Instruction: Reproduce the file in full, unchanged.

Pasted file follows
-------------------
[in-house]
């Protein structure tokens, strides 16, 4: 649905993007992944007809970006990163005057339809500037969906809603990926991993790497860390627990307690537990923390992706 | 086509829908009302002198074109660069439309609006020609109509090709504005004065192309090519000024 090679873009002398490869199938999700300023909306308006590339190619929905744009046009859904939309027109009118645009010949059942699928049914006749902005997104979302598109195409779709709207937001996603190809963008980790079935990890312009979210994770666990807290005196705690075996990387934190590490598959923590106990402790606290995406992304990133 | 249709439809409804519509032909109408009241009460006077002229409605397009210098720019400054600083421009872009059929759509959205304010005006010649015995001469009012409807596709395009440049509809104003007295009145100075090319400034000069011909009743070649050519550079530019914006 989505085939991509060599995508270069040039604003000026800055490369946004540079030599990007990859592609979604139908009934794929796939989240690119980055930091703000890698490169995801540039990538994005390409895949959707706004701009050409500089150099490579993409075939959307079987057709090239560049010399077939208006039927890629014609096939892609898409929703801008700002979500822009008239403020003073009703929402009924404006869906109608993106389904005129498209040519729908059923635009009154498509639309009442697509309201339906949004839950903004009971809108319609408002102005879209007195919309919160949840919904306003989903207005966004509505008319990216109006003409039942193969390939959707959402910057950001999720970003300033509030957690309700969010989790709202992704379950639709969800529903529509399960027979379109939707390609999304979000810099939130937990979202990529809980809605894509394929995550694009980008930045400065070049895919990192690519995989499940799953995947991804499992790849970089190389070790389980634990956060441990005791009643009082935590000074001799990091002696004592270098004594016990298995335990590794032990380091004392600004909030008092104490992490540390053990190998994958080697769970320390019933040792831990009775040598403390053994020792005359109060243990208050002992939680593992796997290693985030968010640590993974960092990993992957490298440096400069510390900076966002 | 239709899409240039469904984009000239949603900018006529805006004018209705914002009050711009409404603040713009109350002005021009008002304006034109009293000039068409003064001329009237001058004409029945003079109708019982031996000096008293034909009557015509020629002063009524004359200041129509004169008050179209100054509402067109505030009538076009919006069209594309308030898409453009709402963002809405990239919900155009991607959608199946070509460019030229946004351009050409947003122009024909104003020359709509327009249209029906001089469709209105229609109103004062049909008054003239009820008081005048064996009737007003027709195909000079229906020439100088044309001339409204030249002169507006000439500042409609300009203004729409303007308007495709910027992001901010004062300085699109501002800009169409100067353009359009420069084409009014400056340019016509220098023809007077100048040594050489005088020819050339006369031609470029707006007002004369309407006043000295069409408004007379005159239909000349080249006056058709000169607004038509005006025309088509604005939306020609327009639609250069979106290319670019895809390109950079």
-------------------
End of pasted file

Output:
[in-house]
């Protein structure tokens, strides 16, 4: 649905993007992944007809970006990163005057339809500037969906809603990926991993790497860390627990307690537990923390992706 | 086509829908009302002198074109660069439309609006020609109509090709504005004065192309090519000024 090679873009002398490869199938999700300023909306308006590339190619929905744009046009859904939309027109009118645009010949059942699928049914006749902005997104979302598109195409779709709207937001996603190809963008980790079935990890312009979210994770666990807290005196705690075996990387934190590490598959923590106990402790606290995406992304990133 | 249709439809409804519509032909109408009241009460006077002229409605397009210098720019400054600083421009872009059929759509959205304010005006010649015995001469009012409807596709395009440049509809104003007295009145100075090319400034000069011909009743070649050519550079530019914006 989505085939991509060599995508270069040039604003000026800055490369946004540079030599990007990859592609979604139908009934794929796939989240690119980055930091703000890698490169995801540039990538994005390409895949959707706004701009050409500089150099490579993409075939959307079987057709090239560049010399077939208006039927890629014609096939892609898409929703801008700002979500822009008239403020003073009703929402009924404006869906109608993106389904005129498209040519729908059923635009009154498509639309009442697509309201339906949004839950903004009971809108319609408002102005879209007195919309919160949840919904306003989903207005966004509505008319990216109006003409039942193969390939959707959402910057950001999720970003300033509030957690309700969010989790709202992704379950639709969800529903529509399960027979379109939707390609999304979000810099939130937990979202990529809980809605894509394929995550694009980008930045400065070049895919990192690519995989499940799953995947991804499992790849970089190389070790389980634990956060441990005791009643009082935590000074001799990091002696004592270098004594016990298995335990590794032990380091004392600004909030008092104490992490540390053990190998994958080697769970320390019933040792831990009775040598403390053994020792005359109060243990208050002992939680593992796997290693985030968010640590993974960092990993992957490298440096400069510390900076966002 | 239709899409240039469904984009000239949603900018006529805006004018209705914002009050711009409404603040713009109350002005021009008002304006034109009293000039068409003064001329009237001058004409029945003079109708019982031996000096008293034909009557015509020629002063009524004359200041129509004169008050179209100054509402067109505030009538076009919006069209594309308030898409453009709402963002809405990239919900155009991607959608199946070509460019030229946004351009050409947003122009024909104003020359709509327009249209029906001089469709209105229609109103004062049909008054003239009820008081005048064996009737007003027709195909000079229906020439100088044309001339409204030249002169507006000439500042409609300009203004729409303007308007495709910027992001901010004062300085699109501002800009169409100067353009359009420069084409009014400056340019016509220098023809007077100048040594050489005088020819050339006369031609470029707006007002004369309407006043000295069409408004007379005159239909000349080249006056058709000169607004038509005006025309088509604005939306020609327009639609250069979106290319670019895809390109950079």